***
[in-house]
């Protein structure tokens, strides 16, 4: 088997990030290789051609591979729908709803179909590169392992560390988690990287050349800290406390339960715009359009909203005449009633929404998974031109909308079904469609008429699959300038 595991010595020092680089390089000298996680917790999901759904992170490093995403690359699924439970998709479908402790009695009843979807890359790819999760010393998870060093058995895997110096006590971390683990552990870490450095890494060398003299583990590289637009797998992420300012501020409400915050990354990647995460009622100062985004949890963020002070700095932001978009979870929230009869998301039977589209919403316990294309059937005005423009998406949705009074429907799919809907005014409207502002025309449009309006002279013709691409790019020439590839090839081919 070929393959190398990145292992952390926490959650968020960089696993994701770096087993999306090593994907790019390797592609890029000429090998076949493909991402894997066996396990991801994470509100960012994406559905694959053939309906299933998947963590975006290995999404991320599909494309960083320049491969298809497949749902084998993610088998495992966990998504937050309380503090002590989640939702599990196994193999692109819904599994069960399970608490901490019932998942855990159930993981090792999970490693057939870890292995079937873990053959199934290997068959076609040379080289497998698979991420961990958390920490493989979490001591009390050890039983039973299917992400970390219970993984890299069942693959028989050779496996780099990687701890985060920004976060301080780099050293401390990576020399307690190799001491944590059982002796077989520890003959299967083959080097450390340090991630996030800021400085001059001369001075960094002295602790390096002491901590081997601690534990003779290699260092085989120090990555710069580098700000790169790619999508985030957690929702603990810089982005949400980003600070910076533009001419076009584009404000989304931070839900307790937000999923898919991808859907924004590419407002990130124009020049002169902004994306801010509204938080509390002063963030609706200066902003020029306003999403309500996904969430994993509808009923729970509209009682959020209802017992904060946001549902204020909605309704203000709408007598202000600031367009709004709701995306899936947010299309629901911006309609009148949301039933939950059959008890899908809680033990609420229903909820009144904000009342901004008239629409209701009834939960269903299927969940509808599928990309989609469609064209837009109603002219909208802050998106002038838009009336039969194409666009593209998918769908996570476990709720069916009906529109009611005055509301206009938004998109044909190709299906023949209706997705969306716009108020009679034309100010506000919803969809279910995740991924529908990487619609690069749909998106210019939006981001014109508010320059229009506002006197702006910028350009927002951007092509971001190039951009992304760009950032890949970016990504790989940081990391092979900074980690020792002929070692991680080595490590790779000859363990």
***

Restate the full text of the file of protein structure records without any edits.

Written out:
[in-house]
């Protein structure tokens, strides 16, 4: 088997990030290789051609591979729908709803179909590169392992560390988690990287050349800290406390339960715009359009909203005449009633929404998974031109909308079904469609008429699959300038 595991010595020092680089390089000298996680917790999901759904992170490093995403690359699924439970998709479908402790009695009843979807890359790819999760010393998870060093058995895997110096006590971390683990552990870490450095890494060398003299583990590289637009797998992420300012501020409400915050990354990647995460009622100062985004949890963020002070700095932001978009979870929230009869998301039977589209919403316990294309059937005005423009998406949705009074429907799919809907005014409207502002025309449009309006002279013709691409790019020439590839090839081919 070929393959190398990145292992952390926490959650968020960089696993994701770096087993999306090593994907790019390797592609890029000429090998076949493909991402894997066996396990991801994470509100960012994406559905694959053939309906299933998947963590975006290995999404991320599909494309960083320049491969298809497949749902084998993610088998495992966990998504937050309380503090002590989640939702599990196994193999692109819904599994069960399970608490901490019932998942855990159930993981090792999970490693057939870890292995079937873990053959199934290997068959076609040379080289497998698979991420961990958390920490493989979490001591009390050890039983039973299917992400970390219970993984890299069942693959028989050779496996780099990687701890985060920004976060301080780099050293401390990576020399307690190799001491944590059982002796077989520890003959299967083959080097450390340090991630996030800021400085001059001369001075960094002295602790390096002491901590081997601690534990003779290699260092085989120090990555710069580098700000790169790619999508985030957690929702603990810089982005949400980003600070910076533009001419076009584009404000989304931070839900307790937000999923898919991808859907924004590419407002990130124009020049002169902004994306801010509204938080509390002063963030609706200066902003020029306003999403309500996904969430994993509808009923729970509209009682959020209802017992904060946001549902204020909605309704203000709408007598202000600031367009709004709701995306899936947010299309629901911006309609009148949301039933939950059959008890899908809680033990609420229903909820009144904000009342901004008239629409209701009834939960269903299927969940509808599928990309989609469609064209837009109603002219909208802050998106002038838009009336039969194409666009593209998918769908996570476990709720069916009906529109009611005055509301206009938004998109044909190709299906023949209706997705969306716009108020009679034309100010506000919803969809279910995740991924529908990487619609690069749909998106210019939006981001014109508010320059229009506002006197702006910028350009927002951007092509971001190039951009992304760009950032890949970016990504790989940081990391092979900074980690020792002929070692991680080595490590790779000859363990």